# Are the orders of the generators of a group and the product of pairs of thereof enough for this group to be isomorphic to a Coxeter group?

Let's say we have $n$ generators $x_1, x_2, \cdots, x_n$ along with the following facts concerning their orders: \begin{eqnarray*} ord(x_i) &=& 2 \text{ for } i = 1, 2, \cdots, n \\ ord(x_i x_j) &=& m_{i,j}. \end{eqnarray*} Are those orders enough to prove that the (finite) group generated by the $x_i$'s is isomorphic to the Coxeter group $$\langle r_1, r_2, \cdots, r_n \mid r_i^2 = 1, (r_i r_j)^{m_{i,j}} = 1\rangle?$$

Edit: What extra conditions do we need to ensure that the two groups above are isomorphic?

• A very strong sufficient condition is that all $m_{ij}=2$. Also, a fortiori, this is true for the symmetric groups. Aug 12, 2015 at 4:54
• It might be worth investigating the case $m_{ij} = 2$ if $|i-j| >1.$ Aug 12, 2015 at 9:18
• If redundant generating sets are allowed, then even $m_{ij}=2$ is not enough: The Klein four group $C_2\times C_2$ is not a Coxeter group on $3$ involutions. Aug 13, 2015 at 1:03
• (Partly in respondence to comment of @GeoffRobinson:) A lot of simple groups can be generated by three involutions, two of which commute, as mentioned in mathoverflow.net/a/26301. From the paper math.ubc.ca/~sjer/3inv.pdf , one can see that $\mathrm{PSL}(2,q)$ ($q$ not too small) can be generated in quite a few ways by three such involutions, with many possible values for $m_{12}$ and $m_{23}$. Aug 13, 2015 at 1:21
• @FriederLadisch : Yes, sure, thanks. I was careful with my choice of words:"worth investigating" meant just that- there might be a better chance of analysing that case, though since finite Coxeter groups are relatively rare, they would not always be Coxeter groups. Aug 13, 2015 at 7:21

I think not in general ( at least when $n >2$), if I am reading the question correctly. Any finite group generated by its involutions has such a generating set-which may be refined to an irredundant generating set of involutions if desired- (in particular, any non-Abelian finite simple group has such a generating set) and these are not usually Coxeter groups.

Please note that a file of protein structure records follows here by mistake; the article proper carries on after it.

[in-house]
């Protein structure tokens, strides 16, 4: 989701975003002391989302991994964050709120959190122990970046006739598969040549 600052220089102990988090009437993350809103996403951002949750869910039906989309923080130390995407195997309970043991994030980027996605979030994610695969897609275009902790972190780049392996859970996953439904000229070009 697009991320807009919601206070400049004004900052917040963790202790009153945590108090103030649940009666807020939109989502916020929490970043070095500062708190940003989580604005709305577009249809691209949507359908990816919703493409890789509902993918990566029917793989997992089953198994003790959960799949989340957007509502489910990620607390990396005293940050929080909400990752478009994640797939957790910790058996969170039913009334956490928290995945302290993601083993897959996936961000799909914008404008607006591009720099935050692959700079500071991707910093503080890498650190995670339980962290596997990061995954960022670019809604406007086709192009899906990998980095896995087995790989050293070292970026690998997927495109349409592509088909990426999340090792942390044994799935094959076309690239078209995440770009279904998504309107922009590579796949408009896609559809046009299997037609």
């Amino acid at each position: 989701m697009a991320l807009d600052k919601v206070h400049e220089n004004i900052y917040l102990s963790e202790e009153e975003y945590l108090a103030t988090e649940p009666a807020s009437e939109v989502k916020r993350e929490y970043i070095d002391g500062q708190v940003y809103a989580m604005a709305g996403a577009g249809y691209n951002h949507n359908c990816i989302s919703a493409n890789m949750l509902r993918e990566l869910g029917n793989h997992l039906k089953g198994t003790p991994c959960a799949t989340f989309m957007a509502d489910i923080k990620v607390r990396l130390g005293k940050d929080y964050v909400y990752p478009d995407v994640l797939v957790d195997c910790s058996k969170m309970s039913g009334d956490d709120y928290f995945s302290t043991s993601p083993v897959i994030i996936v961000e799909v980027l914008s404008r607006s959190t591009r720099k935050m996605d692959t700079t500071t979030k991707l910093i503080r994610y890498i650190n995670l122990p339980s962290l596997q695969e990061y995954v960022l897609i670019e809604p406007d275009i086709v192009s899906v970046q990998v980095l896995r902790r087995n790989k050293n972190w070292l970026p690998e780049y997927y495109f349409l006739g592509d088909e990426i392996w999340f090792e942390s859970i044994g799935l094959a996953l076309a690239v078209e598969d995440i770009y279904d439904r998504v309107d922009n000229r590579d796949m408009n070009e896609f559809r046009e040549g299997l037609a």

Edit following Jim Humphreys' answer: I was not quite assertive enough above. There definitely are finite simple groups which are not Coxeter groups, since finite Coxeter groups are known to be reflection groups. For example, it is easy to check from the character table that ${\rm PSL}(2,11)$ has no faithful complex irreducible representation in which any involution has an eigenspace of codimension $1$, which means it is not a reflection group in any complex linear representation (irreducible or not). As I said, every finite simple group has an irredundant generating set of involutions as in the question, so such groups are not all Coxeter groups.

Here is a concrete counterexample.

Start with $G$ generated by $x,y,z$, with defining relators saying each of $x,y,z$ has order $2$ and each product $xy$, $yz$, $zx$ has order $3$. This is an example of an infinite Coxeter group. It is isomorphic to the group of isometries of the Euclidean plane generated by reflections in the three sides of an equilateral triangle.

This group $G$ has a finite index normal subgroup $N$ which does not contain $x$, $y$, $z$ (each of which is a reflection of the plane), or the first or second powers of $xy$, $yz$, and $zx$ (each of which is a rotation of the plane). This subgroup $N$ is simply the set of elements of $G$ which are translational isometries of the Euclidean plane.

It follows that the finite group $G/N$ has generators $x,y,z$ each of order $2$ such that each product $xy$, $yz$, $zx$ has order $3$. But it is not a Coxeter group.

As Geoff points out, the answer is likely to be no, though it takes some work to apply the known finite group theory here. It should be emphasized in the question that the group considered is finite as indicated by the tag 'finite-groups', so I edited the question and added another tag. (The question would also make sense in the more open-ended setting of infinite groups, where there are lots of Coxeter groups whose products of involutive generators have finite order---but no clearcut classification.)